We’re on the Bayou. The Bayou Bend. I first saw this place on Google, when I was researching spots and sights in Houston before my trip. Seemed legit. We pulled up (a quick right, before a bunch of high rise condos but on Memorial Drive, which is surrounded by parks and forests) and saw a very silver, very contemporary, building. Question mark. I had hoped it was the right place, but Siri assured it was and you don’t argue with her.
We walked into the building, the art museum part of Bayou Bend, and was greeted by the desk lady. We told her we were here to see the gardens, paid our $5 or $10 admission fee (can’t remember, but it was worth it no doubt), and were given a small round sticker with an Art Nouveau leaf illustration on it. She said we were to walk down behind the building, find a bridge, cross it, and enter the gardens. This could be really good, or really bad.
We left the building, looked around – still no sign of this grandiose garden extraordinaire Google had promised. Just a bunch of trees, small road leading down a hill, and condos on the other side. We walked down the road a bit to a landing parking lot, and wooden bridge slowly emerged from behind leafless trees. Check ✓. A river flowed under it, complete with sandy brown water and plenty of gnarly branches. I could make out some sort of small iron dwelling at the other end of said bridge. We got closer, and were again met with another woman- she quickly checked we had stickers and let us pass. What is….. your name? What is…your quest? What is…. your favorite color? Blue. Ok, you can go. Making our way across this (surprisingly swingy and precarious) bridge, I snapped some shots carefully until we made it to the other side.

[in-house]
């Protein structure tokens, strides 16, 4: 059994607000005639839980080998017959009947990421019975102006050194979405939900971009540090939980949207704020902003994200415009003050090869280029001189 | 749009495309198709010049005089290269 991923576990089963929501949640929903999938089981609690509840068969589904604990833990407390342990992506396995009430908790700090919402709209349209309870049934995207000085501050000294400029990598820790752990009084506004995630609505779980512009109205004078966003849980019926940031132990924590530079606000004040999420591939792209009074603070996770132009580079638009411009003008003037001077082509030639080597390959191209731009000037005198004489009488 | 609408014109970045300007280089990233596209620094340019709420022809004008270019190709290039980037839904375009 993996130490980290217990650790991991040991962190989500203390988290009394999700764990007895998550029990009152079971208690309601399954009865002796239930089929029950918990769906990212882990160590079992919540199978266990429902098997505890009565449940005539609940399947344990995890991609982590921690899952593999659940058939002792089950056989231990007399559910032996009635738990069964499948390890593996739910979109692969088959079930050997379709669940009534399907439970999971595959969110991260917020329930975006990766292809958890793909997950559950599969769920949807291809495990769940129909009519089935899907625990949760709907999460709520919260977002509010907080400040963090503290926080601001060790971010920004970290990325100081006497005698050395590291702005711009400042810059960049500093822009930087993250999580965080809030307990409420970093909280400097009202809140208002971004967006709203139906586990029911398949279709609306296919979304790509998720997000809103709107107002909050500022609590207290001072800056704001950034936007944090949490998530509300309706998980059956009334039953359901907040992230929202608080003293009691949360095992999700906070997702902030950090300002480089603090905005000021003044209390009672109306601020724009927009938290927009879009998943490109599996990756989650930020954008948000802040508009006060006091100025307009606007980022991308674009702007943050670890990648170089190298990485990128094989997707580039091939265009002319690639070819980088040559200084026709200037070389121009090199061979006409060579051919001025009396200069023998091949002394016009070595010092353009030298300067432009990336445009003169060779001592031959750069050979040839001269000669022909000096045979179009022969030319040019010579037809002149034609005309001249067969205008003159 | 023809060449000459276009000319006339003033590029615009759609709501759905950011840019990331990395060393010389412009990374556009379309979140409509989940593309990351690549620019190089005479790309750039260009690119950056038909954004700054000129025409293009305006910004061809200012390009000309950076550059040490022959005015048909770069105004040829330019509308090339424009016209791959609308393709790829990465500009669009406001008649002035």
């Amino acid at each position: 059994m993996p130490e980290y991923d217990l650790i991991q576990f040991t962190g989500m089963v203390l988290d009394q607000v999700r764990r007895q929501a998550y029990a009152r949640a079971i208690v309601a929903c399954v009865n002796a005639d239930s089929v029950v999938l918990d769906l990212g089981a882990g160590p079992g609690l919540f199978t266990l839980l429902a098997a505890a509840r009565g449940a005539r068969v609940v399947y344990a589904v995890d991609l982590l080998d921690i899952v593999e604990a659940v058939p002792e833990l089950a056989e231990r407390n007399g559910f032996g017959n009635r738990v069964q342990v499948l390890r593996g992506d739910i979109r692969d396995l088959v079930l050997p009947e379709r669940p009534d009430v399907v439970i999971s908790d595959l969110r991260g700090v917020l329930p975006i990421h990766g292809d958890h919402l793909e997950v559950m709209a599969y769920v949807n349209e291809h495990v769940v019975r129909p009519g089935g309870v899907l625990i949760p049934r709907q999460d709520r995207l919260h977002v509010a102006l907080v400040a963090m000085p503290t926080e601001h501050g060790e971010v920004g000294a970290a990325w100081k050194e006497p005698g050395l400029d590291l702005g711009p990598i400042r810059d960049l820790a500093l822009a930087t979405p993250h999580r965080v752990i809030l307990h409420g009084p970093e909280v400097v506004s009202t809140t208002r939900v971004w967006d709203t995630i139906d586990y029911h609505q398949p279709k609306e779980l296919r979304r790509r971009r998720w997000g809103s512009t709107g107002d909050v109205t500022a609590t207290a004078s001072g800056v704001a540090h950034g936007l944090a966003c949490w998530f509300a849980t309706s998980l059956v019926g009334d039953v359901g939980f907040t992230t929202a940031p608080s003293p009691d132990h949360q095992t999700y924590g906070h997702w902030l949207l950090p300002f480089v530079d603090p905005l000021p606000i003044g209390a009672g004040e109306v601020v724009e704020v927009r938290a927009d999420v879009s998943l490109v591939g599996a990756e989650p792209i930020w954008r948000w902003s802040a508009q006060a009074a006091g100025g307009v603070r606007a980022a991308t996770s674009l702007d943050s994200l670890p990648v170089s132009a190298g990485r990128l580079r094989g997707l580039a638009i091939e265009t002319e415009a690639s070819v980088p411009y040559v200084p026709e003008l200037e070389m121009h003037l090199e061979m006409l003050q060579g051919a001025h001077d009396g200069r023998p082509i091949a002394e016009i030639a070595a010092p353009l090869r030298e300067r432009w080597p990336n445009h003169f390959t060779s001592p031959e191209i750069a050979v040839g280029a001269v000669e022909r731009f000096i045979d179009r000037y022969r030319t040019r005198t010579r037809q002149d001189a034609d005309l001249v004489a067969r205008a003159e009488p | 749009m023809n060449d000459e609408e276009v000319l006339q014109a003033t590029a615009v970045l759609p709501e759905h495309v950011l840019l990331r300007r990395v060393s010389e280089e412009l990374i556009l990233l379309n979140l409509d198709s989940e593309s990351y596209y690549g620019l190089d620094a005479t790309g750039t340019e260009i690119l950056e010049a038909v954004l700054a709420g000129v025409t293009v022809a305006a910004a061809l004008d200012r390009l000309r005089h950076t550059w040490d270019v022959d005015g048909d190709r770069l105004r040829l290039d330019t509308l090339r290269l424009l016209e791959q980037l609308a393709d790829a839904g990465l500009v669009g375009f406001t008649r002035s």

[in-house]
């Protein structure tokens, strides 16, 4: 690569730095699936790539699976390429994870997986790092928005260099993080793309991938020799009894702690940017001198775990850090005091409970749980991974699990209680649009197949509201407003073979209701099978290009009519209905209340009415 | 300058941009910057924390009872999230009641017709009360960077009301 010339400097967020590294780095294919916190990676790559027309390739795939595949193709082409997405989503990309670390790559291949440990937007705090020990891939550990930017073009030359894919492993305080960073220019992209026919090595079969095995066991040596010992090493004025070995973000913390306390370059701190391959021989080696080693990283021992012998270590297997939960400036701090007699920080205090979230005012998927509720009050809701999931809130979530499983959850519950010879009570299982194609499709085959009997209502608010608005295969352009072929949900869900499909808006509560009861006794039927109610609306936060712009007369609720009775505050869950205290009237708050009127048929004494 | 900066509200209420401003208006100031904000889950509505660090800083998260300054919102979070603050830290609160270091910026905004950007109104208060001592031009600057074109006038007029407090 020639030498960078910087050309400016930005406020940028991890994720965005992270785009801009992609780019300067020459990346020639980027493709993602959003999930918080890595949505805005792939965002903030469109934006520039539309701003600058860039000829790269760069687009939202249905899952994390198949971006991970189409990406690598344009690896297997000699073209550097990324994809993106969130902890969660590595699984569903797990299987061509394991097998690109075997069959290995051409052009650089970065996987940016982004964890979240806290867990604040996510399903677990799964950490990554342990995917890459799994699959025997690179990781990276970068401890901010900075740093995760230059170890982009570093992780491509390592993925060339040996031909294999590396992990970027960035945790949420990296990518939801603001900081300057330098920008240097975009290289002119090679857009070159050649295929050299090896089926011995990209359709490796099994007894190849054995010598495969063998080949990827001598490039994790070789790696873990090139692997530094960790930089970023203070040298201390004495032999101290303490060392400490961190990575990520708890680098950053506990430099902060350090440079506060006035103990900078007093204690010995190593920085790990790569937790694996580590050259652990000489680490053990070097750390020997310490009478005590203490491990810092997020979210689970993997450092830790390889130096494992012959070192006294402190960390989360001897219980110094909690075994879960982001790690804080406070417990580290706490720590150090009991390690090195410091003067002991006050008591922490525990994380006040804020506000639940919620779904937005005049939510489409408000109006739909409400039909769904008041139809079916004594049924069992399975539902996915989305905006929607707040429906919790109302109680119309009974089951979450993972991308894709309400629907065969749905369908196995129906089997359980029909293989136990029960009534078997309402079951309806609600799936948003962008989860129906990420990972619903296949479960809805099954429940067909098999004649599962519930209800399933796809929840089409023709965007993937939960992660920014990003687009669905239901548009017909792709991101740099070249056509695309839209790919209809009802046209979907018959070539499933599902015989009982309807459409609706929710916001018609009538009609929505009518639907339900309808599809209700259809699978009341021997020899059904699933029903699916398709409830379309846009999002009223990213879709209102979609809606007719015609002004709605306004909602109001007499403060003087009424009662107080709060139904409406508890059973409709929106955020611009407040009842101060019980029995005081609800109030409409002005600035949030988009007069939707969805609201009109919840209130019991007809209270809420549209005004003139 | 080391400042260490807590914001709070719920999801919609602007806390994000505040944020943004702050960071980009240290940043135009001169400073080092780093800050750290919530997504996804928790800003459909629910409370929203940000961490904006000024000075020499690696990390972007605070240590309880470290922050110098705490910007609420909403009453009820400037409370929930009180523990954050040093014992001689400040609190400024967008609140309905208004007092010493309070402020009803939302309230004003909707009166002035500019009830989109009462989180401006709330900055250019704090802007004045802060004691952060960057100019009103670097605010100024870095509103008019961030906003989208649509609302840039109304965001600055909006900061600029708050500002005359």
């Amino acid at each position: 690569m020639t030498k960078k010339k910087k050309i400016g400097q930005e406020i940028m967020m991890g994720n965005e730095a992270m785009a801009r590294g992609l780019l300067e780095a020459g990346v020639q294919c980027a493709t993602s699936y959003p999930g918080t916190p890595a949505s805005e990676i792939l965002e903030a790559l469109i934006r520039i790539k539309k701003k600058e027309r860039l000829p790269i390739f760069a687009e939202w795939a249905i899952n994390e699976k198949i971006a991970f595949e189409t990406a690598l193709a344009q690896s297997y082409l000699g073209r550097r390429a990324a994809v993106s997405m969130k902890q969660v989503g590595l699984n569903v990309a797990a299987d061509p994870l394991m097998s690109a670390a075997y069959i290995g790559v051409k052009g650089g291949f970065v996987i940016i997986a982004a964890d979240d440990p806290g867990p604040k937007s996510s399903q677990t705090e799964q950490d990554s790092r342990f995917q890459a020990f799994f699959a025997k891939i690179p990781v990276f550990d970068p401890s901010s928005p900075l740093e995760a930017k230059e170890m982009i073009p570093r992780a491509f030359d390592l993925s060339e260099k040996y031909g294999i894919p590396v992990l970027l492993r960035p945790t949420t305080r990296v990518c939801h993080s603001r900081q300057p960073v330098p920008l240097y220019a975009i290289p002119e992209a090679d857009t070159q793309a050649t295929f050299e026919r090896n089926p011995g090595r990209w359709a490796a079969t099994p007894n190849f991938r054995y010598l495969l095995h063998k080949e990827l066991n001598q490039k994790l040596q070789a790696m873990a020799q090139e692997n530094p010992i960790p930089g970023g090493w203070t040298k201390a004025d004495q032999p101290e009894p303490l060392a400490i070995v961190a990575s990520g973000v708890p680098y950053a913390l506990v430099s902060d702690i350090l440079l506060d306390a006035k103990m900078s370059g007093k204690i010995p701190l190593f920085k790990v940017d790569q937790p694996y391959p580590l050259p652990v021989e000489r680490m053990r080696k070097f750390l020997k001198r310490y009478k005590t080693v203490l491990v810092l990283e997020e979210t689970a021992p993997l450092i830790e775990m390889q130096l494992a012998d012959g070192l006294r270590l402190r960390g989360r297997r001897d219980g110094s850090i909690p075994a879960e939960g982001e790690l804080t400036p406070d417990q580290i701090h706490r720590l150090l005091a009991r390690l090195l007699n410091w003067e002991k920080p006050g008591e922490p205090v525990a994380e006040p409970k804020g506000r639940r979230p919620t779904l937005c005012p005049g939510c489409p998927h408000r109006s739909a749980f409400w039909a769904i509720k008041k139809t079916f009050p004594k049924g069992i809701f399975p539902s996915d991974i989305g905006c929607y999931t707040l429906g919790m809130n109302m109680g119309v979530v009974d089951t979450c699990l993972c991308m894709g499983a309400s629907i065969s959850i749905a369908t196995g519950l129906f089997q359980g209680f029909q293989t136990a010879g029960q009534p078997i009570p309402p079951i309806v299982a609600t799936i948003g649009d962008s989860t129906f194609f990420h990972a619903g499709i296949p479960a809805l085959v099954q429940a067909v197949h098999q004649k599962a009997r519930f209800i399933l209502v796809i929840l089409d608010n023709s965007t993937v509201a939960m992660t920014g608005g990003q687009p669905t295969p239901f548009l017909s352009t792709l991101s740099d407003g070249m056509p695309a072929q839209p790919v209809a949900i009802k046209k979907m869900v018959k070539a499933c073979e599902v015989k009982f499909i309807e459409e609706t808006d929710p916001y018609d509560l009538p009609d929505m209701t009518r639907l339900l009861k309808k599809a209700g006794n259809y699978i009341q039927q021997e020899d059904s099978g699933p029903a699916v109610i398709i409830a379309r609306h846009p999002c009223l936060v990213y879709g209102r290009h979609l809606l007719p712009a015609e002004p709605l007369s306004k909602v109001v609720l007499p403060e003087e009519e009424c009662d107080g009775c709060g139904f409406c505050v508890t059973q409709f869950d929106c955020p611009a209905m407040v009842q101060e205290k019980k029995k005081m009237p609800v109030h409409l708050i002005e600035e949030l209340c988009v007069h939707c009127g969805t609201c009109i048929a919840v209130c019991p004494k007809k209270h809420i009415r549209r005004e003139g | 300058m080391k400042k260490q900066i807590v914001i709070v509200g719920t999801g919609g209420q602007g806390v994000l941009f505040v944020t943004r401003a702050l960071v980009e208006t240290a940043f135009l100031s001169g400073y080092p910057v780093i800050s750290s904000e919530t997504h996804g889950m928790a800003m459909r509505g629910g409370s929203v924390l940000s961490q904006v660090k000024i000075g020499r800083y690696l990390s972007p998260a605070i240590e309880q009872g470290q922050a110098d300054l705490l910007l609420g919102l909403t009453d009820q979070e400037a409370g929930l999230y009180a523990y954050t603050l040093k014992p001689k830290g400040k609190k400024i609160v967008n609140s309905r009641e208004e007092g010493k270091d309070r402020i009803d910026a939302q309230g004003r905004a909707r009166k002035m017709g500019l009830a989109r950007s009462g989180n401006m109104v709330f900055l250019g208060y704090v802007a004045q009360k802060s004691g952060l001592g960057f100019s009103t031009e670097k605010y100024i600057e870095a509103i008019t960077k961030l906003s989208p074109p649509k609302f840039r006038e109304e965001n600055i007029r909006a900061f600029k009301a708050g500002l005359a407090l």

There it was… the ever-elusive garden. Gardens. The eyes were met with mossy Greco-Roman statues, juicy green foliage, neatly manicured shrubs, hedges, gently weathered stone and the hint of some massive structure in the distance. Flecks of pinks, purples, violets and crimson peeked out of the ✿ flowerbeds ❀, which were currently being tended to by straw hat-bearing landscapers.
The first section boasted a circular garden, highlighting a sitting Greek goddess (Demeter?) surrounded by carefully placed brick, feathery ferns, evergreens and pretty purple pansies.
After walking thorough this alcove, I was surprised when the whole garden opened up, revealing a large span of grass, dotted with mature, knobby trees. On the left, the garden pushed back, housing a huge, double-sided fountain and statue of Artemis. On the right, the Mansion. It sat upon a hill, overlooking its grand belongings.
Traveling to the back of the gardens, which were mainly filled with different types of deciduous trees, the look likened to an English garden mood. This area contained yet another fountain, a butterfly garden, plenty of detailed iron work and some fern-filled ravines. In the very back sat the camellia plants – which, I had never seen before and thus they required a lot of photo space on my SD card. Camellias were Chanel’s favorite flower, and I can see why. This was also the bee hangout. Tiptoe lightly to not get stung.
On a side note – one of the weirdest things about Houston, in general – their tree situation. I saw palm trees, evergreens, trees with no leaves, trees with fall orange and brown leaves, and then fully bright green-leaved trees. One word; confused. It’s just the climate I guess.
Enjoy these shots, but remember, all photos are COPYRIGHT Allison Beth Cooling, so please DO NOT repost without crediting me and linking to me. If you would like permission to use a photo, just contact me here.